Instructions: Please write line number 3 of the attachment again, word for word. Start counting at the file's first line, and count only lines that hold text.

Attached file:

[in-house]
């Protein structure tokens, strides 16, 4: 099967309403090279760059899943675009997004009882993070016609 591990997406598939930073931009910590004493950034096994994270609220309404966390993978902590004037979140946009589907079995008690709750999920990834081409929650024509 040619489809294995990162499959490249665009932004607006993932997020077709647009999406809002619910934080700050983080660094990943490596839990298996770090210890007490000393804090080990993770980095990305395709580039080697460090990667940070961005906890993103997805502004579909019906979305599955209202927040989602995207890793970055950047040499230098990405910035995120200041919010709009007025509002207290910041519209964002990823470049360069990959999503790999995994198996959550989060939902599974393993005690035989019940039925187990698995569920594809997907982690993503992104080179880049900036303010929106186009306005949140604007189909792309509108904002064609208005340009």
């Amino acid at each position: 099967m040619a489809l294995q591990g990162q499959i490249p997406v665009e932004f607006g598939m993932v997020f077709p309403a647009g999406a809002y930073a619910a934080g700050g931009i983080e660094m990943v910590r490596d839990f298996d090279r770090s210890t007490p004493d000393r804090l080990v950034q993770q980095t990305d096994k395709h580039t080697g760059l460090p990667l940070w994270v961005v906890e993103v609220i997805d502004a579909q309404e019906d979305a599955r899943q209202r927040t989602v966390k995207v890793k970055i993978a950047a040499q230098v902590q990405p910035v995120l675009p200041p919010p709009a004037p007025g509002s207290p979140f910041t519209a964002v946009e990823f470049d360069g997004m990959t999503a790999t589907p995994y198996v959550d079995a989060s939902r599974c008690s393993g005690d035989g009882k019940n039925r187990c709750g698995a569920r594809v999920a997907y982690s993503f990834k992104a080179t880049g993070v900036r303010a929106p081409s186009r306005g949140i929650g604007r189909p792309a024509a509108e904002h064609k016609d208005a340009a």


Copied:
């Amino acid at each position: 099967m040619a489809l294995q591990g990162q499959i490249p997406v665009e932004f607006g598939m993932v997020f077709p309403a647009g999406a809002y930073a619910a934080g700050g931009i983080e660094m990943v910590r490596d839990f298996d090279r770090s210890t007490p004493d000393r804090l080990v950034q993770q980095t990305d096994k395709h580039t080697g760059l460090p990667l940070w994270v961005v906890e993103v609220i997805d502004a579909q309404e019906d979305a599955r899943q209202r927040t989602v966390k995207v890793k970055i993978a950047a040499q230098v902590q990405p910035v995120l675009p200041p919010p709009a004037p007025g509002s207290p979140f910041t519209a964002v946009e990823f470049d360069g997004m990959t999503a790999t589907p995994y198996v959550d079995a989060s939902r599974c008690s393993g005690d035989g009882k019940n039925r187990c709750g698995a569920r594809v999920a997907y982690s993503f990834k992104a080179t880049g993070v900036r303010a929106p081409s186009r306005g949140i929650g604007r189909p792309a024509a509108e904002h064609k016609d208005a340009a």